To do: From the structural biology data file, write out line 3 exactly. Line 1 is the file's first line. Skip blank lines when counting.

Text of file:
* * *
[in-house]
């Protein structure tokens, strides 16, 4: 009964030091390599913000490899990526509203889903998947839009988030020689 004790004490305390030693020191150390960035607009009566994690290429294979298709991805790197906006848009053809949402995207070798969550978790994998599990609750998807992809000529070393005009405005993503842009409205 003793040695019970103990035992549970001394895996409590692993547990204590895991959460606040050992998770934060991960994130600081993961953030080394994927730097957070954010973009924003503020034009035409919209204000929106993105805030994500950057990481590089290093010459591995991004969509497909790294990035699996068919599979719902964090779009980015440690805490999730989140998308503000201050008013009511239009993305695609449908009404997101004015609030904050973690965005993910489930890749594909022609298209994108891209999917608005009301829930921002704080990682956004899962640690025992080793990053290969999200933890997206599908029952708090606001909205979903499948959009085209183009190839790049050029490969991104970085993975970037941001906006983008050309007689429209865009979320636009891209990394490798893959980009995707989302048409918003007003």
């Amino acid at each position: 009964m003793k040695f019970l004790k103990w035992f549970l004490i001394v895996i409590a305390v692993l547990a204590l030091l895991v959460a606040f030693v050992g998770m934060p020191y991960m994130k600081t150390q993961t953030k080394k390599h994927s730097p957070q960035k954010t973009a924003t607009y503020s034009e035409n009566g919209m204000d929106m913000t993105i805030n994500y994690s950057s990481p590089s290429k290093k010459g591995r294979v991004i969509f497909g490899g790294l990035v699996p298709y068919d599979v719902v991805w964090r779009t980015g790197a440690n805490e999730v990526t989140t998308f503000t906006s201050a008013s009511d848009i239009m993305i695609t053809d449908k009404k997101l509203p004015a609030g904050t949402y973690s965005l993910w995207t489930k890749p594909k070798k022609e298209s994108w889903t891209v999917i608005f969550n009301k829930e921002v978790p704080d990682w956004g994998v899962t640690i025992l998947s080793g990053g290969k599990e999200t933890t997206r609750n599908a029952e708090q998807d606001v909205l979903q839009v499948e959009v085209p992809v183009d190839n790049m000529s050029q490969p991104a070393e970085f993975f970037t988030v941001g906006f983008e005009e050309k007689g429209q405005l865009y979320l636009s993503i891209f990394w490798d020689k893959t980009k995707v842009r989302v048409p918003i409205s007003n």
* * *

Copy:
């Amino acid at each position: 009964m003793k040695f019970l004790k103990w035992f549970l004490i001394v895996i409590a305390v692993l547990a204590l030091l895991v959460a606040f030693v050992g998770m934060p020191y991960m994130k600081t150390q993961t953030k080394k390599h994927s730097p957070q960035k954010t973009a924003t607009y503020s034009e035409n009566g919209m204000d929106m913000t993105i805030n994500y994690s950057s990481p590089s290429k290093k010459g591995r294979v991004i969509f497909g490899g790294l990035v699996p298709y068919d599979v719902v991805w964090r779009t980015g790197a440690n805490e999730v990526t989140t998308f503000t906006s201050a008013s009511d848009i239009m993305i695609t053809d449908k009404k997101l509203p004015a609030g904050t949402y973690s965005l993910w995207t489930k890749p594909k070798k022609e298209s994108w889903t891209v999917i608005f969550n009301k829930e921002v978790p704080d990682w956004g994998v899962t640690i025992l998947s080793g990053g290969k599990e999200t933890t997206r609750n599908a029952e708090q998807d606001v909205l979903q839009v499948e959009v085209p992809v183009d190839n790049m000529s050029q490969p991104a070393e970085f993975f970037t988030v941001g906006f983008e005009e050309k007689g429209q405005l865009y979320l636009s993503i891209f990394w490798d020689k893959t980009k995707v842009r989302v048409p918003i409205s007003n």